Jonathan Meath has an uncanny resemblance to Santa Claus. He’s just the right height—not too tall, nor too short. His body type is perfect—no pillows needed. And his real beard and dyed eyebrows are the color of freshly fallen snow. Even when he’s not in his so-called “business suit” kids wave, “Hi Santa!” Off-season, adults have looked him in the eye and said, “Too early.” Or please, it’s not the Christmas season.
“If I was 12, I would probably be embracing Harry Potter. But, I have a long white beard and I like to sing and Santa likes to sing,” said Meath, 56, a longtime children’s television producer and now Santa Claus for hire.
Meath’s job path veered in this new direction five years ago. One summer morning in 2006, he soaked in his claw-footed bathtub beneath a window in his duplex in Cambridge, Massachusetts. He pondered the Go For It speech he was about to deliver a friend who was contemplating moving to Los Angeles to become a musician.
“The light dawned on my marble head; I should be doing what I was preaching,” Meath said on a stroll around his neighborhood on a crisp November day, “Santa was presenting himself to me but I hadn’t been listening.”
Meath realized Santa was a way he could perform and sing—two things he loves. So before leaving the tub, he came up with a to-do list and checked it twice. He then went downstairs to tell his now ex-wife of his plans.
She wasn’t surprised. A year before, she had bought him his Santa “business suit” on eBay thinking he would make a good Santa. But, he’d been resistant to the idea, “It didn’t seem viable as a job path,” he said.
Meath decided if he was going to Go For It, he wanted to be one of the best, most authentic Santas–or Premiers as it’s said in the business. To achieve this, his personal to-do list included: 1. Be on the cover of the Lands End catalogue. He’s done that. 2. Sing with the Boston Pops. Check. 3. Make the cover of Boston Magazine. Nailed that first Christmas season.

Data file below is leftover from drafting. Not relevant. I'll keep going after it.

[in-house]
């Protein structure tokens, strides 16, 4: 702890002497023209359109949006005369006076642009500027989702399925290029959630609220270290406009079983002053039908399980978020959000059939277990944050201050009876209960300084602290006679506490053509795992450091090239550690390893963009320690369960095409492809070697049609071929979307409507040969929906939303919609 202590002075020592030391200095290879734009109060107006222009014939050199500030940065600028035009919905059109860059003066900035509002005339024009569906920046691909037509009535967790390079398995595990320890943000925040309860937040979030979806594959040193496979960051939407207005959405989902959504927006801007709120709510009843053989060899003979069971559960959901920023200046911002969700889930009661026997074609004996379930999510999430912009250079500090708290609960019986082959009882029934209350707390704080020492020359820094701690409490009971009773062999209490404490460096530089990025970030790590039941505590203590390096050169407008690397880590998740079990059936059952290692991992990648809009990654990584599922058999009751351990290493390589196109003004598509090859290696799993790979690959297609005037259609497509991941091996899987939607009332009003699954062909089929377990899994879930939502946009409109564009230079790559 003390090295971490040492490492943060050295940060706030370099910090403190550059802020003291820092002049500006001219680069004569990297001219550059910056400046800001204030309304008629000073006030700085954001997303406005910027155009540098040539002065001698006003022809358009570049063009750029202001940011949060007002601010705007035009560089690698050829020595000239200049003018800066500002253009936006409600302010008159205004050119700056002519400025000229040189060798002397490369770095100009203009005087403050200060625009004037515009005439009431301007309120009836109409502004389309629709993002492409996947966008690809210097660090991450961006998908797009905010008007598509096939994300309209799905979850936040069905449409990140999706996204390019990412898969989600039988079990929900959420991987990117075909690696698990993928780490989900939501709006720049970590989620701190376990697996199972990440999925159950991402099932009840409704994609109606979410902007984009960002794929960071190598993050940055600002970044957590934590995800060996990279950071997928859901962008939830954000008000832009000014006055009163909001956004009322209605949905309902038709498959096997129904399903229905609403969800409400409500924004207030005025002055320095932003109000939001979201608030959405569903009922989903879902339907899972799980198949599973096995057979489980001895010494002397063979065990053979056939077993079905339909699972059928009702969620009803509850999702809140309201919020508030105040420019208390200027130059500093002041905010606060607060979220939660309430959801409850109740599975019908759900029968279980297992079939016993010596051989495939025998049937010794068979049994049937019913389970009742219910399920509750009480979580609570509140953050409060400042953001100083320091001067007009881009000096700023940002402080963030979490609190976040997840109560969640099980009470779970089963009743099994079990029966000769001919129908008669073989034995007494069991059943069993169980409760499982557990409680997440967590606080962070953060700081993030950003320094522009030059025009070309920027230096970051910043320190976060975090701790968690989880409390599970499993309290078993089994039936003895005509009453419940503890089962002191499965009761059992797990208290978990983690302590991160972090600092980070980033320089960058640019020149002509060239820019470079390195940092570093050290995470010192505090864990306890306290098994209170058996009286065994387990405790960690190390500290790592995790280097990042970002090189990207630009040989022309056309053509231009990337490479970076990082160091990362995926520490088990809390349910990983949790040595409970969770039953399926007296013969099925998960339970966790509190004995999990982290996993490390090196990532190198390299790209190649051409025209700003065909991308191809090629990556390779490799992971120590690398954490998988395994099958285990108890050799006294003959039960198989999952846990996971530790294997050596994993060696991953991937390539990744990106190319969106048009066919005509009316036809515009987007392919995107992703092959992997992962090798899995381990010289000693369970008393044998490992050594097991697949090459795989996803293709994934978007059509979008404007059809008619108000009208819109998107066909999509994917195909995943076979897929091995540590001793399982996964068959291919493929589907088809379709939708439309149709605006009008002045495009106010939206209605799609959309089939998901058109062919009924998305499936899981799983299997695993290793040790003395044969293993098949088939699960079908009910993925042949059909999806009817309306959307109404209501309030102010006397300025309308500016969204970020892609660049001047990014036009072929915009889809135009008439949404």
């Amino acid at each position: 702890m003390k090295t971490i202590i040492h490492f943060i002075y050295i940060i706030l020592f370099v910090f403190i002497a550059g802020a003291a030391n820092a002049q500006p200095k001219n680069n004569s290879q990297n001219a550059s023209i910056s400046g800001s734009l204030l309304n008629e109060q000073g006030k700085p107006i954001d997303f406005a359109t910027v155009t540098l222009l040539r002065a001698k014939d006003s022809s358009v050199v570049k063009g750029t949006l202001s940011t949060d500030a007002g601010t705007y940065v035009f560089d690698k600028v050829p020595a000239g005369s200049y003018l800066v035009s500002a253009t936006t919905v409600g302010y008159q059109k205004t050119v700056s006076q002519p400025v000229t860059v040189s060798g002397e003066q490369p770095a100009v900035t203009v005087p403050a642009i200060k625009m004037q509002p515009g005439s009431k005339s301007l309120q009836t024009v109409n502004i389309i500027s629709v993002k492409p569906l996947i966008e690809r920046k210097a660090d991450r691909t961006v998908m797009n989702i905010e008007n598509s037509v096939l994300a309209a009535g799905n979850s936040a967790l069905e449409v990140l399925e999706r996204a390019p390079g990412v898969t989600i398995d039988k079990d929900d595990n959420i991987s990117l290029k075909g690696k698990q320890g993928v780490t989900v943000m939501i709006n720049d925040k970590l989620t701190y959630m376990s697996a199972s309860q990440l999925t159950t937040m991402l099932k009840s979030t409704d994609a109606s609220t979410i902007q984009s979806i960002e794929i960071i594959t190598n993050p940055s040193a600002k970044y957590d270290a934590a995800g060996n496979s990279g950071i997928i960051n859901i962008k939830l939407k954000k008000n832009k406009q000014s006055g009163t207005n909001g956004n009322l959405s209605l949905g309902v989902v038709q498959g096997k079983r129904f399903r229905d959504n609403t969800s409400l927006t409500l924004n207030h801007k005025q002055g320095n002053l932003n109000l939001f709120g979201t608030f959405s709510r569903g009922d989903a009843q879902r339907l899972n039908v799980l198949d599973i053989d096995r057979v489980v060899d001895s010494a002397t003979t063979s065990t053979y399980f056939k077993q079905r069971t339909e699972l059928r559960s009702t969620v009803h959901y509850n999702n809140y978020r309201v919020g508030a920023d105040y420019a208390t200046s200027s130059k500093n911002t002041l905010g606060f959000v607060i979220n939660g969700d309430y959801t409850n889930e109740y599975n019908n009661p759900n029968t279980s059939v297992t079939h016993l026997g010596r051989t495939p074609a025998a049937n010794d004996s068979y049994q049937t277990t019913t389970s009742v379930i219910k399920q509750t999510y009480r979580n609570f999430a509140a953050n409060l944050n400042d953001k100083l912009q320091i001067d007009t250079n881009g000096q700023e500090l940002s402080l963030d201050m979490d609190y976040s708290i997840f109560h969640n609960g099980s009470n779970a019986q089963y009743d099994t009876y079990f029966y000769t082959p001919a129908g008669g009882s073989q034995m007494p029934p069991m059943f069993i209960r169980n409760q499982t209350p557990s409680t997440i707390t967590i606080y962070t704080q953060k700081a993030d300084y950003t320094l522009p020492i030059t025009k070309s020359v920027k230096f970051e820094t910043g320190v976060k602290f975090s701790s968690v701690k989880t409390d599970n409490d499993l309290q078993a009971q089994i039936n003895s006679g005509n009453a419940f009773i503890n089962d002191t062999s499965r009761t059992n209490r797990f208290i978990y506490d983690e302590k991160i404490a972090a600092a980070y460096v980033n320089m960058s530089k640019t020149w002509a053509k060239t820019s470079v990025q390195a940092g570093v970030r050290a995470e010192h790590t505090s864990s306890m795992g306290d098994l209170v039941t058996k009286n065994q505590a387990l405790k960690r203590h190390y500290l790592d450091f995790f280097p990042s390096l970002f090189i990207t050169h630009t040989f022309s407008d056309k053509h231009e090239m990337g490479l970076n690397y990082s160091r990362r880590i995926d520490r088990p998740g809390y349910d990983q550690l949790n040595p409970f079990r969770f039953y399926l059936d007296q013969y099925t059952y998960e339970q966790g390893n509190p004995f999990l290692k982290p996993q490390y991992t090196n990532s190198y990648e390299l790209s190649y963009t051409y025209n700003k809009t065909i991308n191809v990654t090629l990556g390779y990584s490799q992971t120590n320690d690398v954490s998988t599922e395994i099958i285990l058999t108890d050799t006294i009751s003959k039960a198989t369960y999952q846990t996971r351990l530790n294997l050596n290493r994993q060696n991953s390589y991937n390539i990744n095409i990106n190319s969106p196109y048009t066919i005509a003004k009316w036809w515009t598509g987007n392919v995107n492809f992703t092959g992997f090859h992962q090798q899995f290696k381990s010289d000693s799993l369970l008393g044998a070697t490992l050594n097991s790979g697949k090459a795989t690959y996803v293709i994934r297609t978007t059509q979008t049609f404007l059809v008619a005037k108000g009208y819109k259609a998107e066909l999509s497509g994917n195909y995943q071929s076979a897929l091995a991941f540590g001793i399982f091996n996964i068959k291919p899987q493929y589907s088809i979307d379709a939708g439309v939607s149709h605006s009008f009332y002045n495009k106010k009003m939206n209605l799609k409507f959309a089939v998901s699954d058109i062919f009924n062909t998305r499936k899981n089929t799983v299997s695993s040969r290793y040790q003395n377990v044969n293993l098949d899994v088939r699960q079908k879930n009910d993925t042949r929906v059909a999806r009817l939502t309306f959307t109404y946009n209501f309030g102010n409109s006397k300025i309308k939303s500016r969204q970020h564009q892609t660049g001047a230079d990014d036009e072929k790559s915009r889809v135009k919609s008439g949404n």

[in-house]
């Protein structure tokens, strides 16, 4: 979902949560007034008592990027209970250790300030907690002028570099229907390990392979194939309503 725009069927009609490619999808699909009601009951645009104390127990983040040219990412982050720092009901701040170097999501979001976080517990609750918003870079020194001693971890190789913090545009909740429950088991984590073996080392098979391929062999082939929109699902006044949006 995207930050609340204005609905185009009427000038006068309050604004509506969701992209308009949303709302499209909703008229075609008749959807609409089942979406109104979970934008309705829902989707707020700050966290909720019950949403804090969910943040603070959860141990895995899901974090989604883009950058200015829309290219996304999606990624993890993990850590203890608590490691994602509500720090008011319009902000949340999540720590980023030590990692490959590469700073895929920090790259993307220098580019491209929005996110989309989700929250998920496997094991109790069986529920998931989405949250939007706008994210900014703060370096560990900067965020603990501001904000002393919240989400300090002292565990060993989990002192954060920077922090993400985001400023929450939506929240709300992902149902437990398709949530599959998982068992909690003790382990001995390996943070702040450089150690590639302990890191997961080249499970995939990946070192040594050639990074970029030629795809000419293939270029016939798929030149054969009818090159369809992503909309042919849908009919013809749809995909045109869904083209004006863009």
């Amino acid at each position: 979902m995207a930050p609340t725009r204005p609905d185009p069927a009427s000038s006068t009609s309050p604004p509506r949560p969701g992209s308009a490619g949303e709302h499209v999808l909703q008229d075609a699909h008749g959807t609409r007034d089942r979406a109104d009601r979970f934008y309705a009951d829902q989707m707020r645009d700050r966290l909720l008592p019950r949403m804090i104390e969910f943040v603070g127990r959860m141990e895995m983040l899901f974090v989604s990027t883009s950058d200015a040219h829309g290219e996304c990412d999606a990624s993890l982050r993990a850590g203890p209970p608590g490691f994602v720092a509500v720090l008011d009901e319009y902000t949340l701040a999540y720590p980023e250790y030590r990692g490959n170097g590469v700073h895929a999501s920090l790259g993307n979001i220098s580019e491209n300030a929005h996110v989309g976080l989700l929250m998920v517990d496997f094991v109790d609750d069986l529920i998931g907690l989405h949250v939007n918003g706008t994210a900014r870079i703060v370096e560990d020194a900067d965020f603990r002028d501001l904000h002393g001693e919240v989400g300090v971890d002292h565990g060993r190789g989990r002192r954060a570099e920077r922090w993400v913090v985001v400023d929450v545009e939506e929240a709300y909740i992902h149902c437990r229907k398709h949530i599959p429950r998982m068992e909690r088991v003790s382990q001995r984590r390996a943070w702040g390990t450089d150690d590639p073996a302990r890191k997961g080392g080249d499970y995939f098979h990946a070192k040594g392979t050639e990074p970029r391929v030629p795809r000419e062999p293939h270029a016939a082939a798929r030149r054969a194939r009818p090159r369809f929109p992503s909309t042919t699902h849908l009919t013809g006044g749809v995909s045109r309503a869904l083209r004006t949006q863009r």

Being a Premier Santa means the phone never stops ringing. It means working for a fancy brand like Neiman Marcus and performing at the White House or in the movies. It can also mean $40-50,000 a year.
But, there’s competition. To achieve this, Meath is building his brand. He wanted his Santa googlable, so he added a moniker, JG. (Jonathan Greenwood–his first and middle name. Or maybe, as he suggested, Junior Grade to distinguish him from other Santa’s helpers.)
Santa JG tweets. He blogs. His photo can be found on the Wikipedia page for Santa Claus. He’s been on NPR. He’s produced an album, Santa JG Swings!, and has a second on the way. He even has three booking agents—Los Angeles, New York City, and Boston.
At $200 per hour, he’s performed in malls, hospitals, and even a Red Sox commercial. He traveled to Japan for a multi-week gig last year. Next on the horizon? China. “Like the Polar Express, there are new ways of spinning the Santa tale. There is a ready-made platform for launching Santa in China,” he said.
All of this success is understandable. Santa JG is committed. “It’s taken me five years to grow my hair to where I like it where I think it looks like my version of the old elf. I would like it to be about 2 inches longer because when it curls I want it to fall on my shoulders rather then touch my shoulder,” he said. He’s a board member of the 750-member Fraternal Order of Real Bearded Santas and attends Santa conventions around the country.
Although being Santa is a modeling job first and foremost, Santa JG’s portrayal is not just skin deep. “He takes on the persona of Santa. His spirit is so genuine,” said Amy Haelson, the executive director of Dedham Square Circle who has hired him for their holiday stroll three years in a row.
“My Santa is an Old World Santa. He reminds us that life is not dark and is full of celebration and joy,” Meath said. He believes we need mythical characters in our culture–characters that are all good. He quotes Joseph Campbell and Carl Jung in defending this belief. “Santa is about joy and light and giving and love and caring. He doesn’t carry a gun; he’s not about aggressiveness. And even though he has a material side to him he is not about possessiveness. He’s about gifting,” he said.
But being an authentic Santa isn’t all jolly. Last Sunday, on the way home from a gig, he realized on Route 128 he had left his so-called Man Bag (Santa JG’s business suit doesn’t have pockets and he needs to keep his keys and credit cards somewhere) on the roof of his red Prius with OldElf on the license plate. He pulled over to pick everything up. His cards were found but his Prius’ Smart Key was run over. He had to be towed.
“I was distracted by romance,” he said about leaving his bag on the roof. He and his microbiologist girlfriend had squabbled. “She says I’m great; she likes everything about me. Except, she told me, I’m not sure I can hang out with a fat man,” he said.
At a tree lighting in Dedham on a recent Friday night, children packed the square and the sing-a-long in a synagogue a few blocks away. Dressed in his Savile Row-quality, plush, velvet suit, including a leather belt stitched with Christmas trees and leaping reindeer, Santa JG rocked out to Jingle Bell Rock and sashayed his hips like a Spanish dancer to Feliz Navidad.
“I’m a high-fiving, fist-pumping, jiving Santa. And unlike other media jobs, being Santa is one you can’t age out of,” Meath said.